The more that you read, the more things you will know. The more that you learn, the more places you'll go.” – Dr. Seuss
Today is Read Across America day in honor of the birthdate of Theodor Geisel – better known, of course, as Dr. Seuss, author of some 50 books, primarily for kids.
Born on this date in 1904, Geisel started his career as an ad agency writer. While on a 1936 cruise to Europe, he was inspired to write his first book, And to think I saw it on Mulberry Street. But the book was rejected so many times he was about to burn the manuscript in frustration when a close friend urged him to give it one more try as a “shared cost” publication. It immediately clicked with kids. So Geisel wrote a second book, The 500 hats of Bartholomew Cubbins and was on his way as one of the most successful children's authors ever.
Seuss’ most famous book started as a publisher’s dare. In May 1954, Life Magazine published a report on illiteracy, concluding that children were not learning to read because their books were boring. William Ellsworth Spaulding, director of education at Houghton Mifflin (later to become its chairman), compiled a list of 348 words he felt were important for 1st graders. He challenged Geisel to cut the list to 250 and "bring back a book children can't put down."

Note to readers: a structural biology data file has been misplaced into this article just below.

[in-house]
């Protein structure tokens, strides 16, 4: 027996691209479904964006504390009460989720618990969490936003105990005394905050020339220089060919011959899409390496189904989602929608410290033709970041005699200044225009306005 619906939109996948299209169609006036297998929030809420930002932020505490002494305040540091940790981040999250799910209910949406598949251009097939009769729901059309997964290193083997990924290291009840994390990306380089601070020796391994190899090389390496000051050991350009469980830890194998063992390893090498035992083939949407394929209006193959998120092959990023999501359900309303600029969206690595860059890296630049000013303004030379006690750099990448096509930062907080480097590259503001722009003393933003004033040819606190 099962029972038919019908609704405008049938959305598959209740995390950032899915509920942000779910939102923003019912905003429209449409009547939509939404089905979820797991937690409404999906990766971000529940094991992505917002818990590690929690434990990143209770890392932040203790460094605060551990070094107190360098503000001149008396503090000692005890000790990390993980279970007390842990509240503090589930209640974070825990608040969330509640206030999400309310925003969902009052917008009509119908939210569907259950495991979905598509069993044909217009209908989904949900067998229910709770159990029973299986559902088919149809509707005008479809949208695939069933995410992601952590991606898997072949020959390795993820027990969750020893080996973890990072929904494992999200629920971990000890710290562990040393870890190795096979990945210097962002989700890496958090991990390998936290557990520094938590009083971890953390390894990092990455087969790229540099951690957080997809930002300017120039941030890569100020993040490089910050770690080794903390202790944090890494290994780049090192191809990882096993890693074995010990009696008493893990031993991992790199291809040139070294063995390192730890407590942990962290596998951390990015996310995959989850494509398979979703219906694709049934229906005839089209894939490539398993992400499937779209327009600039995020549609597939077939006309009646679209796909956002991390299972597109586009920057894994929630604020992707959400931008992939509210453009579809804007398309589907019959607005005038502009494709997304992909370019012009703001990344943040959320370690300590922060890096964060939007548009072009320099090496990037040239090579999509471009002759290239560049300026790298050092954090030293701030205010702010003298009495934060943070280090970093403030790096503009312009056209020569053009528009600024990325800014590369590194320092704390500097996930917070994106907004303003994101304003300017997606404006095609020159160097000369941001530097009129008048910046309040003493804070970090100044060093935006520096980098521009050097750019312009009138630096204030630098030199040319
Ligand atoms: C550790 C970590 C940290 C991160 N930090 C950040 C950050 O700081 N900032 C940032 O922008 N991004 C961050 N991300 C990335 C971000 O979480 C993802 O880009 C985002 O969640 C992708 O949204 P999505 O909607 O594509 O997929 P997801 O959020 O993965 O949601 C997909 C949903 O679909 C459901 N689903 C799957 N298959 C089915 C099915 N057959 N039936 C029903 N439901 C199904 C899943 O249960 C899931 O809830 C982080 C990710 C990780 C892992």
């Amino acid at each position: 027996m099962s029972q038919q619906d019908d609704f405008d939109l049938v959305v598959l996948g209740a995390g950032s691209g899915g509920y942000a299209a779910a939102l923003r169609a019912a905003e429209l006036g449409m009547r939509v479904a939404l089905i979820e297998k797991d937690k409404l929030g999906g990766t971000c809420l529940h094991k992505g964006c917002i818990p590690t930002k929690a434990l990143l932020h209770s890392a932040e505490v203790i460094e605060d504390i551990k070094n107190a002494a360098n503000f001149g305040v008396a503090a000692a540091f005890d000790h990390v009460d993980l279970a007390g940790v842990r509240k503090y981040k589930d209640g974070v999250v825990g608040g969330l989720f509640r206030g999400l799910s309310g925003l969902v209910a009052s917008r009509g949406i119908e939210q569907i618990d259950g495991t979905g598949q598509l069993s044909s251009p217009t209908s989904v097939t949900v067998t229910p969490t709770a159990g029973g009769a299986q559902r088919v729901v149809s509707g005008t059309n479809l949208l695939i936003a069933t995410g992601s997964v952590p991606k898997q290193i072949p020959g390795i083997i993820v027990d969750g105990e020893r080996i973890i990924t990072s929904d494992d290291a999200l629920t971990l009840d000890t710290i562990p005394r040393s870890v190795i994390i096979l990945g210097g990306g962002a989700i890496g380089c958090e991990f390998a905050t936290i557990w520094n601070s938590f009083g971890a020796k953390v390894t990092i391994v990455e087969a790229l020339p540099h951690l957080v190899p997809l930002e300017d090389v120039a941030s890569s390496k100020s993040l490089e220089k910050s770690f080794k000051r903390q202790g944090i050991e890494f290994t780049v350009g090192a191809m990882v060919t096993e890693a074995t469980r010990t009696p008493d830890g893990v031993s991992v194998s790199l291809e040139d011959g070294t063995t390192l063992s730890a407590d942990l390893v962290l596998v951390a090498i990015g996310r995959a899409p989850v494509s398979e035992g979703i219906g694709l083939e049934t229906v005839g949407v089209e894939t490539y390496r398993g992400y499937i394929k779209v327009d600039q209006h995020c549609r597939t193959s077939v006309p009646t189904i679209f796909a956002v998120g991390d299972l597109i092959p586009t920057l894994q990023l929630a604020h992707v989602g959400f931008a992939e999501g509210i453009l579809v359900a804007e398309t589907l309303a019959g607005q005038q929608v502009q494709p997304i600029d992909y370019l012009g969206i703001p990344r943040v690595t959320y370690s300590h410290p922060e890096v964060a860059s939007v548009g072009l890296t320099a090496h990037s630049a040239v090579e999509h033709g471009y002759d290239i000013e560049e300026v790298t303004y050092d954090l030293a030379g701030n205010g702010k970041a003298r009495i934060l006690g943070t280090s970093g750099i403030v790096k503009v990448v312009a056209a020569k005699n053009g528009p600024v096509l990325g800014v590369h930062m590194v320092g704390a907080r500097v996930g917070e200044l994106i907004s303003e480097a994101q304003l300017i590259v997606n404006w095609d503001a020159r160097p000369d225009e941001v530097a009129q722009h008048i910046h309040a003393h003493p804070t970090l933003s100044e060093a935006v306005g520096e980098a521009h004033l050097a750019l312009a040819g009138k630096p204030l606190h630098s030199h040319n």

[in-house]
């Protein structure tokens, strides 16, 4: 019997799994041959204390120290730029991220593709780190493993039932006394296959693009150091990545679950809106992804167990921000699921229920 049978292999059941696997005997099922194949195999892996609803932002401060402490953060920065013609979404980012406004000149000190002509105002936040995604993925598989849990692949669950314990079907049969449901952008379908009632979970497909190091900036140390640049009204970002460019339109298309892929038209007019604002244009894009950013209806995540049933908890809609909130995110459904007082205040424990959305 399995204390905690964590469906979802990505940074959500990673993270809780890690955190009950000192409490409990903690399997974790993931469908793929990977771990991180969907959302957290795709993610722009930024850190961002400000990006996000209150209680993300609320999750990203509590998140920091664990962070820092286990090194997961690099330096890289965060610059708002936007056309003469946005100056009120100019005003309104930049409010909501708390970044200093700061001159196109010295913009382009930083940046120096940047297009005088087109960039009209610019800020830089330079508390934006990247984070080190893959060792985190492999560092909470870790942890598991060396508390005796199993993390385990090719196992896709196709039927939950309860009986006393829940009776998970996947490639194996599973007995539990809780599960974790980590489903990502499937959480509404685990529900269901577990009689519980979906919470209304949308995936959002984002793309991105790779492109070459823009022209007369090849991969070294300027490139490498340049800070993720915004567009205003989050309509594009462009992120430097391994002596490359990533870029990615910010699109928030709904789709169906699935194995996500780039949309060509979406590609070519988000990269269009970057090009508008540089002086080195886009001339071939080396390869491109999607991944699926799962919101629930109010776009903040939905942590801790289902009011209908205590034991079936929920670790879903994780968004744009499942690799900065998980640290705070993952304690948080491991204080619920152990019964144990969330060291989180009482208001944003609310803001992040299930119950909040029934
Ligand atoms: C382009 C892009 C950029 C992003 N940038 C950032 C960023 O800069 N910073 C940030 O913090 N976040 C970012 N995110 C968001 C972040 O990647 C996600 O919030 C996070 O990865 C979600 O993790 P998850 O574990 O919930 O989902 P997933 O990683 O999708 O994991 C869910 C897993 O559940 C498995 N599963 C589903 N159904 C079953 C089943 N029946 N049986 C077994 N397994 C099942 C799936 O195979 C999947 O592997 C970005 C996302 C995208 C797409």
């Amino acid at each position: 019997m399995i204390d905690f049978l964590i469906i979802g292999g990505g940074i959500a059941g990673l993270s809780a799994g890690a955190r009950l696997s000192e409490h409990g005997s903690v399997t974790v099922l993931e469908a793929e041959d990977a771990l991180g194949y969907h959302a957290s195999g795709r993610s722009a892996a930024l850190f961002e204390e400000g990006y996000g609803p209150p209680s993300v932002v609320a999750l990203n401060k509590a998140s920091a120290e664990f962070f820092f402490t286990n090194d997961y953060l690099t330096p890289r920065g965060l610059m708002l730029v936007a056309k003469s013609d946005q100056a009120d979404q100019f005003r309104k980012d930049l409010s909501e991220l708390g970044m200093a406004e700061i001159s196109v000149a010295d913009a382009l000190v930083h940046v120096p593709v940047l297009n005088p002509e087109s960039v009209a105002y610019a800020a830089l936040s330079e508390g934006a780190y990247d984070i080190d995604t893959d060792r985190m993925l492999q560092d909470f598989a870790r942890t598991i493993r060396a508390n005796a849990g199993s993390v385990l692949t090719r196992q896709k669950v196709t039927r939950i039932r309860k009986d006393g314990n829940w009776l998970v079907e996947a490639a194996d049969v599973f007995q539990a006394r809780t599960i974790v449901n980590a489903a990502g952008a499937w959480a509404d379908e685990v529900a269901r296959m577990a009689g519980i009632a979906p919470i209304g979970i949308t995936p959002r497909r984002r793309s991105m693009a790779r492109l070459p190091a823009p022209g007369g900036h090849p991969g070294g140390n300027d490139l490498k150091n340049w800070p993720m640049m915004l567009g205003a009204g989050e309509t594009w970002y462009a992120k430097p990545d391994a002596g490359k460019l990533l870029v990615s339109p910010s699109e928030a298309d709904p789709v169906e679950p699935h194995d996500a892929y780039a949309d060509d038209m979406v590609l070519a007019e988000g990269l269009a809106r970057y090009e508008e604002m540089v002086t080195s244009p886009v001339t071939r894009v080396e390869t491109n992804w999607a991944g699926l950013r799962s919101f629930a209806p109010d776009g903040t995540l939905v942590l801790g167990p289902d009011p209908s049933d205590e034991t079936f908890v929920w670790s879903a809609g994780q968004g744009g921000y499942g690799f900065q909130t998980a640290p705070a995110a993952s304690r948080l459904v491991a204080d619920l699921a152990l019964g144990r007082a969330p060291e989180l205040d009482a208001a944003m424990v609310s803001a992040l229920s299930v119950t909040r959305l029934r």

Using 236 of the words, Geisel wrote The Cat in the Hat, the most successful beginners’ book ever created. Still selling more than half-million copies annually it’s found in nearly every American home, school and library and undoubtedly being read by thousands of kids today. “Fantasy is a necessary ingredient in living,” Geisel said. “It’s a way of looking at life through the wrong end of a telescope. Which is what I do, and that enables you to laugh at life’s realities.”
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